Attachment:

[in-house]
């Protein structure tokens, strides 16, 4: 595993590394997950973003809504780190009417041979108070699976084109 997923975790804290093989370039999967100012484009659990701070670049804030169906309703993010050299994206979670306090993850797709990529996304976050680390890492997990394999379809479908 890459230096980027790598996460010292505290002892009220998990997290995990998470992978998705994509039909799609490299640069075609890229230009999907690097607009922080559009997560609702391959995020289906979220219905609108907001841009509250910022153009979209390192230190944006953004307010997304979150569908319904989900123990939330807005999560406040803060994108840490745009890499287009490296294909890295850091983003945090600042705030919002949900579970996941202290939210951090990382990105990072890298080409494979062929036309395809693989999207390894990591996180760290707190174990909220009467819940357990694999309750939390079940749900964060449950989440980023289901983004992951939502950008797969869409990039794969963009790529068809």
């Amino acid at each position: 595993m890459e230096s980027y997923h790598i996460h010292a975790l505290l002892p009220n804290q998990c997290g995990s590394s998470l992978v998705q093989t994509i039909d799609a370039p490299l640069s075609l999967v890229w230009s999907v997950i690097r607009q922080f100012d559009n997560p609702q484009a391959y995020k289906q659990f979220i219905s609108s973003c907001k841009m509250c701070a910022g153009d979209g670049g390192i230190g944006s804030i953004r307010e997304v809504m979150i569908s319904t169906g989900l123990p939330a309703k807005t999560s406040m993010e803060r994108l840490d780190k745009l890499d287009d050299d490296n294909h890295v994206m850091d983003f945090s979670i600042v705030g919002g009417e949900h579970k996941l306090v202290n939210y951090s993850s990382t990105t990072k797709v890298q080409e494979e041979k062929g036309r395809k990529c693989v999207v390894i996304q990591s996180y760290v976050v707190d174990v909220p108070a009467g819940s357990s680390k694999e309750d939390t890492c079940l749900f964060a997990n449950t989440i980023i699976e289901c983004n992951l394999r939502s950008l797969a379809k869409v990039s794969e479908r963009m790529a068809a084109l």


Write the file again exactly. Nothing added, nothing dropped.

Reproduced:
[in-house]
């Protein structure tokens, strides 16, 4: 595993590394997950973003809504780190009417041979108070699976084109 997923975790804290093989370039999967100012484009659990701070670049804030169906309703993010050299994206979670306090993850797709990529996304976050680390890492997990394999379809479908 890459230096980027790598996460010292505290002892009220998990997290995990998470992978998705994509039909799609490299640069075609890229230009999907690097607009922080559009997560609702391959995020289906979220219905609108907001841009509250910022153009979209390192230190944006953004307010997304979150569908319904989900123990939330807005999560406040803060994108840490745009890499287009490296294909890295850091983003945090600042705030919002949900579970996941202290939210951090990382990105990072890298080409494979062929036309395809693989999207390894990591996180760290707190174990909220009467819940357990694999309750939390079940749900964060449950989440980023289901983004992951939502950008797969869409990039794969963009790529068809």
């Amino acid at each position: 595993m890459e230096s980027y997923h790598i996460h010292a975790l505290l002892p009220n804290q998990c997290g995990s590394s998470l992978v998705q093989t994509i039909d799609a370039p490299l640069s075609l999967v890229w230009s999907v997950i690097r607009q922080f100012d559009n997560p609702q484009a391959y995020k289906q659990f979220i219905s609108s973003c907001k841009m509250c701070a910022g153009d979209g670049g390192i230190g944006s804030i953004r307010e997304v809504m979150i569908s319904t169906g989900l123990p939330a309703k807005t999560s406040m993010e803060r994108l840490d780190k745009l890499d287009d050299d490296n294909h890295v994206m850091d983003f945090s979670i600042v705030g919002g009417e949900h579970k996941l306090v202290n939210y951090s993850s990382t990105t990072k797709v890298q080409e494979e041979k062929g036309r395809k990529c693989v999207v390894i996304q990591s996180y760290v976050v707190d174990v909220p108070a009467g819940s357990s680390k694999e309750d939390t890492c079940l749900f964060a997990n449950t989440i980023i699976e289901c983004n992951l394999r939502s950008l797969a379809k869409v990039s794969e479908r963009m790529a068809a084109l």